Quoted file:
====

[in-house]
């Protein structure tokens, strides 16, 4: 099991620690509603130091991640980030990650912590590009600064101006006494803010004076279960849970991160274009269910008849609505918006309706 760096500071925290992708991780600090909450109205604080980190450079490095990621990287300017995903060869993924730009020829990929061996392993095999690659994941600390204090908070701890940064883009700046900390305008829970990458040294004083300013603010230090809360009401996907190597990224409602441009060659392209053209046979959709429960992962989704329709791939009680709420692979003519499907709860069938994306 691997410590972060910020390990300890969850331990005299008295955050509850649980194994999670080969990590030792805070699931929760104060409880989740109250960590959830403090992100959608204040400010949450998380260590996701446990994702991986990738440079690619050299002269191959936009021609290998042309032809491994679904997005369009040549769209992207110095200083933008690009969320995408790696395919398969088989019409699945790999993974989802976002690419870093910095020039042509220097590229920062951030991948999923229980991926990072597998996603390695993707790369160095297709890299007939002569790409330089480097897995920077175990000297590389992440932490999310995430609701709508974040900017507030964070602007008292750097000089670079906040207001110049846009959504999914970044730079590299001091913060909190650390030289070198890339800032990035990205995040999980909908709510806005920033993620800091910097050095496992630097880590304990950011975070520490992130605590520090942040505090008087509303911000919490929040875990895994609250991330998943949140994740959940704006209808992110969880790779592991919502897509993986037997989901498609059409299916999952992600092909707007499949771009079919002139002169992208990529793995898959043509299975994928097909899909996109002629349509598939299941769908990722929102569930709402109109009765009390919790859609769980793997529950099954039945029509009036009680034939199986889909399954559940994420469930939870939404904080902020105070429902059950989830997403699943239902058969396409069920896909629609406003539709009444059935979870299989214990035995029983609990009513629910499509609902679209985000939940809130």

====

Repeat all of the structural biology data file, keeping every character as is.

[in-house]
């Protein structure tokens, strides 16, 4: 099991620690509603130091991640980030990650912590590009600064101006006494803010004076279960849970991160274009269910008849609505918006309706 760096500071925290992708991780600090909450109205604080980190450079490095990621990287300017995903060869993924730009020829990929061996392993095999690659994941600390204090908070701890940064883009700046900390305008829970990458040294004083300013603010230090809360009401996907190597990224409602441009060659392209053209046979959709429960992962989704329709791939009680709420692979003519499907709860069938994306 691997410590972060910020390990300890969850331990005299008295955050509850649980194994999670080969990590030792805070699931929760104060409880989740109250960590959830403090992100959608204040400010949450998380260590996701446990994702991986990738440079690619050299002269191959936009021609290998042309032809491994679904997005369009040549769209992207110095200083933008690009969320995408790696395919398969088989019409699945790999993974989802976002690419870093910095020039042509220097590229920062951030991948999923229980991926990072597998996603390695993707790369160095297709890299007939002569790409330089480097897995920077175990000297590389992440932490999310995430609701709508974040900017507030964070602007008292750097000089670079906040207001110049846009959504999914970044730079590299001091913060909190650390030289070198890339800032990035990205995040999980909908709510806005920033993620800091910097050095496992630097880590304990950011975070520490992130605590520090942040505090008087509303911000919490929040875990895994609250991330998943949140994740959940704006209808992110969880790779592991919502897509993986037997989901498609059409299916999952992600092909707007499949771009079919002139002169992208990529793995898959043509299975994928097909899909996109002629349509598939299941769908990722929102569930709402109109009765009390919790859609769980793997529950099954039945029509009036009680034939199986889909399954559940994420469930939870939404904080902020105070429902059950989830997403699943239902058969396409069920896909629609406003539709009444059935979870299989214990035995029983609990009513629910499509609902679209985000939940809130």